The star of automobile racing's biggest show was unavailable. He -- ships may be regarded as female but it's unthinkable to refer to a growling Indy car in anything but masculine terms -- was otherwise occupied, undergoing testing and tuning for his next performance in Milwaukee on Sunday. Fortunately for all those car buffs in New York, his chauffeur and spokesman made the trip.
This was particularly good news for officials of Marlboro, who happen not only to sponsor the Penske Racing Team, owner of the Penske Chevy '91 that took the checkered flag at the Indianapolis Motor Speedway last weekend, but the Meadowlands Grand Prix, where the Indy cars will run in seven weeks. The people entrusted with introducing Rick Mears certainly were glad to have a four-time winner of the Indianapolis 500 in their midst Wednesday. But they insisted on describing the man as a budding legend.
I have a problem with that. My personal standards limit legendary status in the sport to those who have died in flaming wrecks, cantankerous oldtimers who don't know when to quit (A.J. Foyt comes to mind for some reason), drivers with fathers, brothers, sons and cousins who crowd onto the same track (Andrettis are particularly plentiful this year) or anyone who has raced in Monte Carlo while wearing a scarf and drinking a glass of champagne. Mears doesn't qualify on any of those counts.
While the man may be more daring than previously credited after charging around Michael Andretti to retake the lead at Indy, he lacks the charisma to emerge as a public figure outside his sport. Place the winning car and the winning driver at opposite corners of Fifth Avenue and see which would draw a bigger crowd.
Mears, his wife noted Wednesday, has been known to fall asleep in the car while his crew makes adjustments. "Not in a race," Chris Mears hastened to add. "Just in practice." But the same calm that enabled the man to deal with a crash at Indy before qualifying and then take the pole position in a backup car restrains him from excessive displays of emotion. His idea of a real thrill, she decided, would be "a big marlin. Or a hole-in-one."
Fishing and golf are among his hobbies. Driving is his identity. Celebrating is foreign to his nature.
"Last night he came out of the room (at the hotel)," she recalled, "and said, 'You know what?' I thought he was going to tell me about something he saw on television. There was a big grin on his face. He said, 'I won the Indy 500 four times.' It finally hit home."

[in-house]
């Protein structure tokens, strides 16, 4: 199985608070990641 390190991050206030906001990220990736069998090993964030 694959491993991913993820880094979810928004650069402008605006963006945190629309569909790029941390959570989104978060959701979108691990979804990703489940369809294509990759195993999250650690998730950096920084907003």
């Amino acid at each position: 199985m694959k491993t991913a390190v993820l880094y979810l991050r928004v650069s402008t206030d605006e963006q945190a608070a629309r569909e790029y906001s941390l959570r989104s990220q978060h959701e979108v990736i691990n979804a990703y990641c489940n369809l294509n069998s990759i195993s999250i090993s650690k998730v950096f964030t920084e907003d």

Then again, it's not something the man ever dreamed about, joining Foyt and Al Unser as the only four-time winners of the country's most prestigious race. Nor does he expect to be consumed by the prospect of an unprecedented fifth triumph at the Brickyard. "I never dreamed of (winning) one, let alone four or five," Mears said with conviction.
His father had raced in the Midwest but then, when Rick was approaching school age, Bill Mears got out of the business, packed up the family and settled down in Bakersfield, Calif. Rick and brother Roger competed on motorcycles and then in off-road races as taxing as the Baja and as bizarre as the Bonnie and Clyde 350 (Don't ask -- I didn't) strictly for enjoyment. "I started racing on the weekends as a hobby," he said. "I worked construction during the week."
One thing led to another. He moved into the professional ranks on the Formula Vee circuit, made his Indy car debut as the result of a chance meeting and did well enough to attract Roger Penske's attention. Penske offered him a position as a substitute for Mario Andretti when the patriarch of that family dynasty was off racing Formula One cars. He won the second Indianapolis 500 for which he qualified and now is one measure of success in the race.
"I have so many people walk up to me and say, 'How do I get there? What's the best way?"' Mears noted. "The truth is I don't know. I just did what I did because I enjoyed it. You have to concentrate and enjoy what you're doing and let things take their course."
Legends keep the pedal to the metal, on and off the track. Mears would just as soon wait for the race to develop before he pushes himself or his car. "I don't jump out of bed and take off at top speed," he said, smiling. "I never have. I don't think I want to."
The man comes across as the guy next door, an affable, neighborly type who happens to make his living making a mockery of the speed limit. He believes in a pace "fast enough to win but slow enough to finish." His philosophy has earned him in excess of $9 million in winnings and kept the damage to his person to a minimum.